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Overlapping meta-analyses on the same topic: survey of published studies

BMJ 2013; 347 doi: https://doi.org/10.1136/bmj.f4501 (Published 19 July 2013) Cite this as: BMJ 2013;347:f4501

Re: Overlapping meta-analyses on the same topic: survey of published studies

Dear Editor,


The weight and influence of a meta-analysis in determining and qualifying a health care practitioner's deciding method of treatment is tremendous. With much equivocation over the validity of published research [1], the transparency of clinical guidelines [2] and the relevance of many risk factors to real world clinical outcomes [3] - all largely as a result of bias - it would be naive to consider a single conducted meta-analysis as sufficiently qualified, nor should such a practice be endorsed. It is for this reason, that repeated meta-analyses are not only worthy, but they should be actively encouraged as validity stress tests, bringing with them significant assurances to deciding health care practitioners.


In addition to this an overlap of meta-analyses of the same evidence body but differences in methodological approach can be invaluable and shed much insight. This is aptly demonstrated in two meta-analyses, both published in September 2011, that investigated the role of omega 3 fatty acids in major depression [4,5]. Despite the expectedly large duplication of the evidence body examined (12 out of 13 and 12 out of 15 RCTS in the meta analysis published in Molecular Psychiatry and The Journal of Clinical Psychiatry respectively) the conclusions were noticeably different. Through the knowledge gleaned from both these meta analyses we can now be confident in our conclusion that while omega threes as an entity are quite effete in treating major depression, intervention with the sole omega 3 fatty acid EPA, which is antagonised by DHA, can confer significant benefit. Had this overlap of research been discouraged it is likely that many practitioners would still assume a null effect of a very encouraging treatment option.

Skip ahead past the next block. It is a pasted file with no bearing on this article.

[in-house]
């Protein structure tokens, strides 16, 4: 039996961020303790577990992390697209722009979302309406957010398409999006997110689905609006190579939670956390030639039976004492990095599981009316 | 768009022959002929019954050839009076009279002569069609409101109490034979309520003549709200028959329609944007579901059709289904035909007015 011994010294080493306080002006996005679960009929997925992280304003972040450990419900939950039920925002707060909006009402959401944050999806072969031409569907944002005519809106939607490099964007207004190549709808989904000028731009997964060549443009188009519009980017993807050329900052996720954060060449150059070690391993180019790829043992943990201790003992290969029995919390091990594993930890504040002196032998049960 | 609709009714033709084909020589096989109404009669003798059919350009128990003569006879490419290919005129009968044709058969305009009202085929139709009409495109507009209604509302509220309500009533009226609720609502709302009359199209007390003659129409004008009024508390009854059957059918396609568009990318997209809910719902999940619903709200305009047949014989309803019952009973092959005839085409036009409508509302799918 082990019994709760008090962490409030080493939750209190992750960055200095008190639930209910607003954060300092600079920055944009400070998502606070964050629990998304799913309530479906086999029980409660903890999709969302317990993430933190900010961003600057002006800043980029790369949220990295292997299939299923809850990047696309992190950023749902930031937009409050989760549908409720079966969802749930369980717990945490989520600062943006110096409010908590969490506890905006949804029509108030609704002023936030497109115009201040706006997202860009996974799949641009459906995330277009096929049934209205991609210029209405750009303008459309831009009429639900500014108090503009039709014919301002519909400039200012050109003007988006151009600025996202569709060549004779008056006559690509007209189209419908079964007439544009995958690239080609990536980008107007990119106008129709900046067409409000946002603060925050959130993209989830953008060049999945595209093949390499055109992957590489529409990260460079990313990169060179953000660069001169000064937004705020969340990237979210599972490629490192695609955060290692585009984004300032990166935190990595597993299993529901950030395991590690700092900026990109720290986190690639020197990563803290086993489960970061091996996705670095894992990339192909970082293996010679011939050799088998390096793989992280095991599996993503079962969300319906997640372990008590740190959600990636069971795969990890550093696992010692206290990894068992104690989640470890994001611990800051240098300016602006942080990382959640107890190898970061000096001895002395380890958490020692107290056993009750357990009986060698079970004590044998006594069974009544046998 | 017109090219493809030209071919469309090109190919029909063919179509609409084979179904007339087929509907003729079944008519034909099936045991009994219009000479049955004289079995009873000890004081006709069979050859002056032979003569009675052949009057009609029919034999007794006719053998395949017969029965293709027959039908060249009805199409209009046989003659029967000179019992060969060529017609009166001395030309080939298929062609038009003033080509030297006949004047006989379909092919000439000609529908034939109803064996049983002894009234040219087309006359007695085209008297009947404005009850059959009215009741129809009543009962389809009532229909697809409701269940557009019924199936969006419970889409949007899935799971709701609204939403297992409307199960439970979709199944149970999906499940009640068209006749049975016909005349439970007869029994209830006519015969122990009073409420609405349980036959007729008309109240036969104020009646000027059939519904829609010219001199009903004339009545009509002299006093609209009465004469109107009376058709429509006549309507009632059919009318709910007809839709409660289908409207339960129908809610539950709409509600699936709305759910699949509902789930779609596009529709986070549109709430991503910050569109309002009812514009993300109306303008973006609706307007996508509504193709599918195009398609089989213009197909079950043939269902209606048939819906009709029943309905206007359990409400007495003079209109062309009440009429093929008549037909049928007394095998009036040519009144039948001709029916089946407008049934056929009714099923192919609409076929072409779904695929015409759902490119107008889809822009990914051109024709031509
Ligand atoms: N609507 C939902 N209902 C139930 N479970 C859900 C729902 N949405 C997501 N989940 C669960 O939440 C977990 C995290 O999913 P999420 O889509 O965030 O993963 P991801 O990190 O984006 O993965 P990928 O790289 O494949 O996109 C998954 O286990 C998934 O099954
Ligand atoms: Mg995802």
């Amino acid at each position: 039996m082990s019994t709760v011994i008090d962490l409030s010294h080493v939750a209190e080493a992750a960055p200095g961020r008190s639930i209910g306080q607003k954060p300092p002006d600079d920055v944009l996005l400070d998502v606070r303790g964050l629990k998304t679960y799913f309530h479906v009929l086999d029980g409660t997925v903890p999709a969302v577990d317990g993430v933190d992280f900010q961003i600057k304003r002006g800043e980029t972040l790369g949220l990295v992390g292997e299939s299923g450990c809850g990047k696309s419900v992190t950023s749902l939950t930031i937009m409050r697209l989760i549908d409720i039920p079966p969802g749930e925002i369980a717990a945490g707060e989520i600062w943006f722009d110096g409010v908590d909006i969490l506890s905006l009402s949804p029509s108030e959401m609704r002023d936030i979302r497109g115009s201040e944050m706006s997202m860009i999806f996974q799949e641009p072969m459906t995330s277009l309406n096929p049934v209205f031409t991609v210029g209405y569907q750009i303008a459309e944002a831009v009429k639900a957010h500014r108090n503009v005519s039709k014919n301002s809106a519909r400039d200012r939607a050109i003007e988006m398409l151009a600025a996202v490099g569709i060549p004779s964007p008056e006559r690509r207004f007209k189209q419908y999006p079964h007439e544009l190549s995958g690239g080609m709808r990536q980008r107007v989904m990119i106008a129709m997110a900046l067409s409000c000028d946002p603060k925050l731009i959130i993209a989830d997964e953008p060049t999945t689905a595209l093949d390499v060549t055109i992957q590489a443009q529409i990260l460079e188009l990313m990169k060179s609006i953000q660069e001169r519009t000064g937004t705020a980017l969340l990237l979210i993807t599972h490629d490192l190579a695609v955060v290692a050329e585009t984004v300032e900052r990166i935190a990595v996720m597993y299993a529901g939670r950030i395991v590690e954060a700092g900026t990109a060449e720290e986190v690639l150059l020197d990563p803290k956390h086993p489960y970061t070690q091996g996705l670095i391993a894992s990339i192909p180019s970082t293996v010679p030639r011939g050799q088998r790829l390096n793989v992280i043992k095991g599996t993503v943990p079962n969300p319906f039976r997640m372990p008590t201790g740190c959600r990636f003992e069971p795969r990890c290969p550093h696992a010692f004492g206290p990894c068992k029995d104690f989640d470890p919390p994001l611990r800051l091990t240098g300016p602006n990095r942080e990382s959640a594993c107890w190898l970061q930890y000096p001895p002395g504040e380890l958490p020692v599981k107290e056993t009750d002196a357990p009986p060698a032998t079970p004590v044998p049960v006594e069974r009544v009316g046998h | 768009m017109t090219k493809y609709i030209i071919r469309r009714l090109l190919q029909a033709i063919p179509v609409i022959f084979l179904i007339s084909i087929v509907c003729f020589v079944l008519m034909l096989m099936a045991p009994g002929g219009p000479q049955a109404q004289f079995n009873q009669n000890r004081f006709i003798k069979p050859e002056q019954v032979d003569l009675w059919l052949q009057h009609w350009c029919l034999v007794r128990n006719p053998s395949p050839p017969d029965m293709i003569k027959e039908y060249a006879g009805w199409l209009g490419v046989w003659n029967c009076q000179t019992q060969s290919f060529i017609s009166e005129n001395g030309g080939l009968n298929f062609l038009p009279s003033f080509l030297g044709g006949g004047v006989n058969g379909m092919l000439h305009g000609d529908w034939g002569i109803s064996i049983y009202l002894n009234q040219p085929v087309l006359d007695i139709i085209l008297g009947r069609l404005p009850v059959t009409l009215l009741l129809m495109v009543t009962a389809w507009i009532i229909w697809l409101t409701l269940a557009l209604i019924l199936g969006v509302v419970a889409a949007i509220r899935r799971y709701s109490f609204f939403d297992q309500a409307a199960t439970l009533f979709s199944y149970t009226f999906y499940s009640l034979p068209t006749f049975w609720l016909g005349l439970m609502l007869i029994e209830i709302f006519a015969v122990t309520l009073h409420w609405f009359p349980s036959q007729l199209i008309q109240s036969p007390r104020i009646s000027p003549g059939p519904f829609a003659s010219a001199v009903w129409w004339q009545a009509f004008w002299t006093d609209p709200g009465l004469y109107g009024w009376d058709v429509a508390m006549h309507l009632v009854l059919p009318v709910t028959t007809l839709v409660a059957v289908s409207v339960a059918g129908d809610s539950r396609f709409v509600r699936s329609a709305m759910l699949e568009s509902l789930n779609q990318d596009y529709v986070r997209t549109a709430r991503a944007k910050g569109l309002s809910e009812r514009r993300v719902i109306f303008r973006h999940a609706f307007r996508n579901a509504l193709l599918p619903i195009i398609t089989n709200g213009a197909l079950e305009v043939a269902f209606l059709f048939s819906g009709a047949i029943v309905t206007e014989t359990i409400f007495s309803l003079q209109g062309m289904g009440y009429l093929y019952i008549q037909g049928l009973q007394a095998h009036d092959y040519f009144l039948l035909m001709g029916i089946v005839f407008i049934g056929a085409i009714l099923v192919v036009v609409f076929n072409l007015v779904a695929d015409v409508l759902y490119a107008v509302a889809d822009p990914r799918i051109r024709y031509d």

contact: aidan@aidangoggins.com


1. Ioannidis JP. Why most published research findings are false. PLoS medicine 2005;2(8):e124 doi: 10.1371/journal.pmed.0020124.

2. BMJ 2013;346:f3830

3. BMJ 2013;347:f4247

4. Bloch MH, Hannestad J. Omega-3 fatty acids for the treatment of depression: systematic review and meta-analysis. Molecular psychiatry 2012;17(12):1272-82 doi: 10.1038/mp.2011.100[published Online First: Epub Date Sep 2011].

5. Sublette ME, Ellis SP, Geant AL, et al. Meta-analysis of the effects of eicosapentaenoic acid (EPA) in clinical trials in depression. The Journal of clinical psychiatry 2011;72(12):1577-84 doi: 10.4088/JCP.10m06634[published Online First: Epub Date Sep 2011].

Competing interests: No competing interests

18 August 2013
Aidan Goggins
Pharmacist & Nutritionist
Independent Consultant
Dublin, Ireland